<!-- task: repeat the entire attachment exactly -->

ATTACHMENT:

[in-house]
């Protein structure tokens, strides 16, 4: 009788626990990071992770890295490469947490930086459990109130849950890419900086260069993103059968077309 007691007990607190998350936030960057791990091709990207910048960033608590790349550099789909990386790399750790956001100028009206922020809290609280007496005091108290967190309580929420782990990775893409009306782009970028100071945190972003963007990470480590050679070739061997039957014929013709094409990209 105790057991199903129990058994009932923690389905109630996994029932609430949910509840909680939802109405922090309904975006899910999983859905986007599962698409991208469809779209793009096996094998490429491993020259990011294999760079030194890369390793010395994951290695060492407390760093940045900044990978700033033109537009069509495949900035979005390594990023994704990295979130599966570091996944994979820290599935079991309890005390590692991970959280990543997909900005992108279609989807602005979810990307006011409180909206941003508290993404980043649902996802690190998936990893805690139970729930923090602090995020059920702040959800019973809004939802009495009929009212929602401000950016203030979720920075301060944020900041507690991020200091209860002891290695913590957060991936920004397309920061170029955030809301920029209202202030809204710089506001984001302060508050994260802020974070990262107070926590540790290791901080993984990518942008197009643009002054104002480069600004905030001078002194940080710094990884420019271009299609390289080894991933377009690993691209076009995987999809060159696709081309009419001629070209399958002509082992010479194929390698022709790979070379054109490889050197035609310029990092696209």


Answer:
[in-house]
């Protein structure tokens, strides 16, 4: 009788626990990071992770890295490469947490930086459990109130849950890419900086260069993103059968077309 007691007990607190998350936030960057791990091709990207910048960033608590790349550099789909990386790399750790956001100028009206922020809290609280007496005091108290967190309580929420782990990775893409009306782009970028100071945190972003963007990470480590050679070739061997039957014929013709094409990209 105790057991199903129990058994009932923690389905109630996994029932609430949910509840909680939802109405922090309904975006899910999983859905986007599962698409991208469809779209793009096996094998490429491993020259990011294999760079030194890369390793010395994951290695060492407390760093940045900044990978700033033109537009069509495949900035979005390594990023994704990295979130599966570091996944994979820290599935079991309890005390590692991970959280990543997909900005992108279609989807602005979810990307006011409180909206941003508290993404980043649902996802690190998936990893805690139970729930923090602090995020059920702040959800019973809004939802009495009929009212929602401000950016203030979720920075301060944020900041507690991020200091209860002891290695913590957060991936920004397309920061170029955030809301920029209202202030809204710089506001984001302060508050994260802020974070990262107070926590540790290791901080993984990518942008197009643009002054104002480069600004905030001078002194940080710094990884420019271009299609390289080894991933377009690993691209076009995987999809060159696709081309009419001629070209399958002509082992010479194929390698022709790979070379054109490889050197035609310029990092696209």